modulating at least one distributed soliton pulse train with the received input data.
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 The field of interest is optical networks, and more specifically, optical switching fabrics.
 An optical switching cross-connect comprises equipment that switches or routes information received from one or more fiber optic media input lines, and transmits the information out through one or more fiber optic media output lines. The connecting of input lines to output lines through the optical cross-connect can occur in any combination or permutation.
FIG. 1 shows a general optical cross-connect 100 with an electrical switching fabric. In this prior art embodiment, each incoming line 102 is fed into the demultiplexer section 104 wherein a demultiplexer 106 separates the multiple wavelengths on each incoming line. In a central portion 108 optical-to-electrical translation of incoming optical signals is accomplished, followed by the switching, which is accomplished electrically. The electrical switching fabric output is then converted via electrical-to-optical translation to optical signals. Finally, each multiplexer 1 12 in the multiplexer section 10 places several wavelengths onto an output optical transmission line 114.
FIG. 2 (prior art) shows a conventional electrical-to-optical (EO) conversion 200. Each input line 202, typically carrying an optical signal comprising information on a single wavelength carrier, is connected to an optical receiver 204, which translates the optical signals received on the input line into electrical signals. An electrical switching fabric 206 routes each electrical signal to its intended output line 208. The electrical signal output from the electrical switching fabric 206 is then fed to an optical transmitter 210, where the electrical signal modulates an optical laser carrier beam generated by a laser within the optical transmitter. The output of the optical transmitter 210 is fed into an optical transmission line 212, which is typically a fiber optic cable.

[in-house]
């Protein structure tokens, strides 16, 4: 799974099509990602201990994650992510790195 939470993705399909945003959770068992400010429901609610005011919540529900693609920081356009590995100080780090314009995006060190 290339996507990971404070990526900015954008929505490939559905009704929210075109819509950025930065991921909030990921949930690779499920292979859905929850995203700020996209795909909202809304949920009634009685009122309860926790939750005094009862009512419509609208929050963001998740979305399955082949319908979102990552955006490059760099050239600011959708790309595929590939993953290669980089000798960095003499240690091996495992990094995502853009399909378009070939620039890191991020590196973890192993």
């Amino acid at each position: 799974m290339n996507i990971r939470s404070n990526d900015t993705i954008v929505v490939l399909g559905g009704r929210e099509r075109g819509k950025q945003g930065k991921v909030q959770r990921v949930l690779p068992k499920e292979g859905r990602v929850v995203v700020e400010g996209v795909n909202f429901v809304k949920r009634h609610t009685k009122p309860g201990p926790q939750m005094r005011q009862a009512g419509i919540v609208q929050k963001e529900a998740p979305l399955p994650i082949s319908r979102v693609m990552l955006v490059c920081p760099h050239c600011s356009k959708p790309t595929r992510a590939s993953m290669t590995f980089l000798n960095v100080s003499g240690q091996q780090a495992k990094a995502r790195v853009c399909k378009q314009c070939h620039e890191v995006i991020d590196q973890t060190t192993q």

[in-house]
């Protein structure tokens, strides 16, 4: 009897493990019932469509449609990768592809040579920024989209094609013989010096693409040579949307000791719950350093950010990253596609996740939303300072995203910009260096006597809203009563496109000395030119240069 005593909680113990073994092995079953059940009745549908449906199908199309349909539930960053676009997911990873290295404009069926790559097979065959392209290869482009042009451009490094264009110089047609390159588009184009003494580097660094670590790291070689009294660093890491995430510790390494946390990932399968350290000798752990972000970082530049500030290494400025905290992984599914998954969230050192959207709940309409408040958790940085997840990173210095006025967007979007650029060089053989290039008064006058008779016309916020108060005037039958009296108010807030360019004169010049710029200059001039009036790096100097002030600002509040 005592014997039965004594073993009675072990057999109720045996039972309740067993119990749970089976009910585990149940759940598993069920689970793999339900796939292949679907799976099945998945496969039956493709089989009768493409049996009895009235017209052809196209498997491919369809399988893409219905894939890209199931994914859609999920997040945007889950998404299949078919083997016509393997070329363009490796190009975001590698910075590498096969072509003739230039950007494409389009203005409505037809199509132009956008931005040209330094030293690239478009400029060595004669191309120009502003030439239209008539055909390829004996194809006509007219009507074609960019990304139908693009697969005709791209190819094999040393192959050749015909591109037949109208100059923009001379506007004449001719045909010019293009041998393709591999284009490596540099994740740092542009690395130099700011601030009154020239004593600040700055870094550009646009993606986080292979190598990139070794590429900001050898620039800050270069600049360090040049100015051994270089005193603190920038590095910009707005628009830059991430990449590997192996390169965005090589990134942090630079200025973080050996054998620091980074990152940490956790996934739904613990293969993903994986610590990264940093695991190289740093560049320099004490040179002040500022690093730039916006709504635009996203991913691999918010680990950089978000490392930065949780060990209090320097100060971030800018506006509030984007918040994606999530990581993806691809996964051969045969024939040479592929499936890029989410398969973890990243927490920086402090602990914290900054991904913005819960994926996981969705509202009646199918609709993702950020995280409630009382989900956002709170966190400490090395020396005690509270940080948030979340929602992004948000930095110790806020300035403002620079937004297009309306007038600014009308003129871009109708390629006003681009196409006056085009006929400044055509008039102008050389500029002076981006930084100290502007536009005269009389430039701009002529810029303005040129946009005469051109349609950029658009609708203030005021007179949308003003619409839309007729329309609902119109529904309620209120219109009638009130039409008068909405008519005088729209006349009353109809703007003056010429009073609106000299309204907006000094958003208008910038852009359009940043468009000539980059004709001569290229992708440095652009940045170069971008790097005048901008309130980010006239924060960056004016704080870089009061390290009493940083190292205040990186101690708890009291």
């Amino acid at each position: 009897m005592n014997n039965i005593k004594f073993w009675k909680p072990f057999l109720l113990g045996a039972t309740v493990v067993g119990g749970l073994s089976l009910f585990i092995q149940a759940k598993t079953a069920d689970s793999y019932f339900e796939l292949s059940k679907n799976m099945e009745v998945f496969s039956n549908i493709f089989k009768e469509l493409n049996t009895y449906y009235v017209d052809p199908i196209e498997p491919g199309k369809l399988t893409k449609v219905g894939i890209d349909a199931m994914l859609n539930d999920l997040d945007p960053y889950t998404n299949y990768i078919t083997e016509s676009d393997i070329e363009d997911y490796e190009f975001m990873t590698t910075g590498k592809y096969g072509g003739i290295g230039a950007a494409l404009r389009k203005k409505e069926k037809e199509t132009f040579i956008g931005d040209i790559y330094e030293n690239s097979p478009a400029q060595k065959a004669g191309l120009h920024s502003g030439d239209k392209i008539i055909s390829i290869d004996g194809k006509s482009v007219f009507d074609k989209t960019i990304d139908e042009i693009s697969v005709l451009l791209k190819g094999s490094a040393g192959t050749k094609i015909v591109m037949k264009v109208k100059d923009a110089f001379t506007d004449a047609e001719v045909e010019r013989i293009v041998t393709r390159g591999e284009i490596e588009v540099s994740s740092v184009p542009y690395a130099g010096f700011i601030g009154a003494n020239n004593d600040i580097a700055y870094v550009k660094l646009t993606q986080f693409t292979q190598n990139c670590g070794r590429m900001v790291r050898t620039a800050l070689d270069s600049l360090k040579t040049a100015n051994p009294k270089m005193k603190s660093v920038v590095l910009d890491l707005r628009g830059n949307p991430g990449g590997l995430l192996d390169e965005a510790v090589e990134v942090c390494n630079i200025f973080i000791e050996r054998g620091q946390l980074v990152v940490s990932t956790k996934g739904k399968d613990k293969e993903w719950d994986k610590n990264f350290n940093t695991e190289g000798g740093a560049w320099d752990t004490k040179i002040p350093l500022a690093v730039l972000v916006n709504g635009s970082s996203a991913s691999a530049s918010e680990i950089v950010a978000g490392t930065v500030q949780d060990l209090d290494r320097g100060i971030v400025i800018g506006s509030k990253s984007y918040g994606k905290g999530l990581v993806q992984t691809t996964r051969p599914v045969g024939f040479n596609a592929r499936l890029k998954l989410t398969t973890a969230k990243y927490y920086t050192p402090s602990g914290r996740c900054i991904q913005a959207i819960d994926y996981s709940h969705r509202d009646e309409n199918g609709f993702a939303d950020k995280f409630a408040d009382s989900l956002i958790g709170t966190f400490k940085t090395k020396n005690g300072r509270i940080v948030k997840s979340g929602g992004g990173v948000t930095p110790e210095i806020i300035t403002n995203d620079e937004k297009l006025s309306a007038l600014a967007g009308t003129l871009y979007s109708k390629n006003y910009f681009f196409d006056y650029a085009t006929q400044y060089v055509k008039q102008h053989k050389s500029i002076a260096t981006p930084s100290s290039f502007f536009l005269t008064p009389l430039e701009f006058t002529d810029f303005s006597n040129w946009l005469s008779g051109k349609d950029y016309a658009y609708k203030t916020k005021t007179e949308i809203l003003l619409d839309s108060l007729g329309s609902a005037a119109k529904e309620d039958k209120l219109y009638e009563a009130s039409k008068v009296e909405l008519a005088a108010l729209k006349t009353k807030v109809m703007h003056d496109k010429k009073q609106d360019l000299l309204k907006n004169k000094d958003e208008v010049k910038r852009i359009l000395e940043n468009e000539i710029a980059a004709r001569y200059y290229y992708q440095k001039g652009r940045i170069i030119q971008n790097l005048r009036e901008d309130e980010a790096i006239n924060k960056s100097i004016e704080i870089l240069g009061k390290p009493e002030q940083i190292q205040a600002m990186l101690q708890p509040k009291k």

FIG. 3 (prior art) shows a typical optical laser transmitter module 300, the module comprising a Continuous Wave (CW) fixed International Telecommunications Union (ITU) grid wavelength laser 302, and an external modulator 304 that modulates the laser carrier beam with information from an Electrical Data Input 306, which data has come from the electrical switching fabric 206 (see FIG. 2). A tap 312 diverts some of the light energy emitted from the laser to a wavelength locker 314, which provides feedback to control circuitry 316 that serves to maintain a specific wavelength of the ITU grid wavelength laser 302. Monitoring circuitry 318 monitors the wavelength and power of the ITU grid wavelength laser 302.
 As seen in FIG. 2, prior art EO conversion employs one optical transmitter 210 for each output line coming from the electrical switching fabric 206. Prior art further depicted in FIG. 3 shows that each optical transmitter contains at least one laser that supplies the optical carrier to be modulated by the external modulator 304, which is then output to an Optical Data Output 310.
 Optical cross-connect architecture comprises both optical and electrical switching fabrics. Electrical switching fabrics require optical-to-electrical (OE) conversion circuitry and electrical-to-optical (EO) conversion circuitry. In designing electrical switching fabrics, EO conversion circuitry is the predominant cost factor. Reducing costs of EO conversion circuitry would have a major impact on overall cost of an electrical switching fabric-based optical cross-connect installation. The set of lasers providing output carrier beams to the output modulators is a major expenditure in EO conversion. A reduction in the total number of lasers needed to produce all output channels would result in a significant cost saving.
 Method and apparatus is provided for supplying output carrier optical signals to output modulators through the use of a reduced number of lasers that comprise a shared laser bank. The total number of lasers employed is less than the total number of optical modulators being supplied with optical carriers.